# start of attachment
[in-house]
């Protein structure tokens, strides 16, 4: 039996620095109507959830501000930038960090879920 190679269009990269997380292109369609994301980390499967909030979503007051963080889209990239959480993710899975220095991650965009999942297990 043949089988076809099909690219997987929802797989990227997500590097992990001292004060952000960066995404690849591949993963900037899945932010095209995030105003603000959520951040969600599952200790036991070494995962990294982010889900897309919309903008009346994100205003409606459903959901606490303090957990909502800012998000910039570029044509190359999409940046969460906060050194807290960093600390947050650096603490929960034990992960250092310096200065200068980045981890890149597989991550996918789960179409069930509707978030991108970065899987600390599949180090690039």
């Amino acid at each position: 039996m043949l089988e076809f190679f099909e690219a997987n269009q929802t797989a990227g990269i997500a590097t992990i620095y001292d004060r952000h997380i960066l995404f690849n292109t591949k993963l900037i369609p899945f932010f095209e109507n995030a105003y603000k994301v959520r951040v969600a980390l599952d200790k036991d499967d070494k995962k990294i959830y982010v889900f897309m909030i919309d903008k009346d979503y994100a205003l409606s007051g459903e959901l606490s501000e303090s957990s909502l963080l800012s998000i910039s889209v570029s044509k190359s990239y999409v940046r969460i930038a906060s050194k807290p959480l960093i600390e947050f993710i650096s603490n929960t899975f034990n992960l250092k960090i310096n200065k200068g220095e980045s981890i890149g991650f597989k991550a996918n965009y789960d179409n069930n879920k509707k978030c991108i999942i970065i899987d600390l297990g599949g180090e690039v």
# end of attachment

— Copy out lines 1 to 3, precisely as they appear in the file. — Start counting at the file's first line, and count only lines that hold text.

[in-house]
């Protein structure tokens, strides 16, 4: 039996620095109507959830501000930038960090879920 190679269009990269997380292109369609994301980390499967909030979503007051963080889209990239959480993710899975220095991650965009999942297990 043949089988076809099909690219997987929802797989990227997500590097992990001292004060952000960066995404690849591949993963900037899945932010095209995030105003603000959520951040969600599952200790036991070494995962990294982010889900897309919309903008009346994100205003409606459903959901606490303090957990909502800012998000910039570029044509190359999409940046969460906060050194807290960093600390947050650096603490929960034990992960250092310096200065200068980045981890890149597989991550996918789960179409069930509707978030991108970065899987600390599949180090690039």
């Amino acid at each position: 039996m043949l089988e076809f190679f099909e690219a997987n269009q929802t797989a990227g990269i997500a590097t992990i620095y001292d004060r952000h997380i960066l995404f690849n292109t591949k993963l900037i369609p899945f932010f095209e109507n995030a105003y603000k994301v959520r951040v969600a980390l599952d200790k036991d499967d070494k995962k990294i959830y982010v889900f897309m909030i919309d903008k009346d979503y994100a205003l409606s007051g459903e959901l606490s501000e303090s957990s909502l963080l800012s998000i910039s889209v570029s044509k190359s990239y999409v940046r969460i930038a906060s050194k807290p959480l960093i600390e947050f993710i650096s603490n929960t899975f034990n992960l250092k960090i310096n200065k200068g220095e980045s981890i890149g991650f597989k991550a996918n965009y789960d179409n069930n879920k509707k978030c991108i999942i970065i899987d600390l297990g599949g180090e690039v």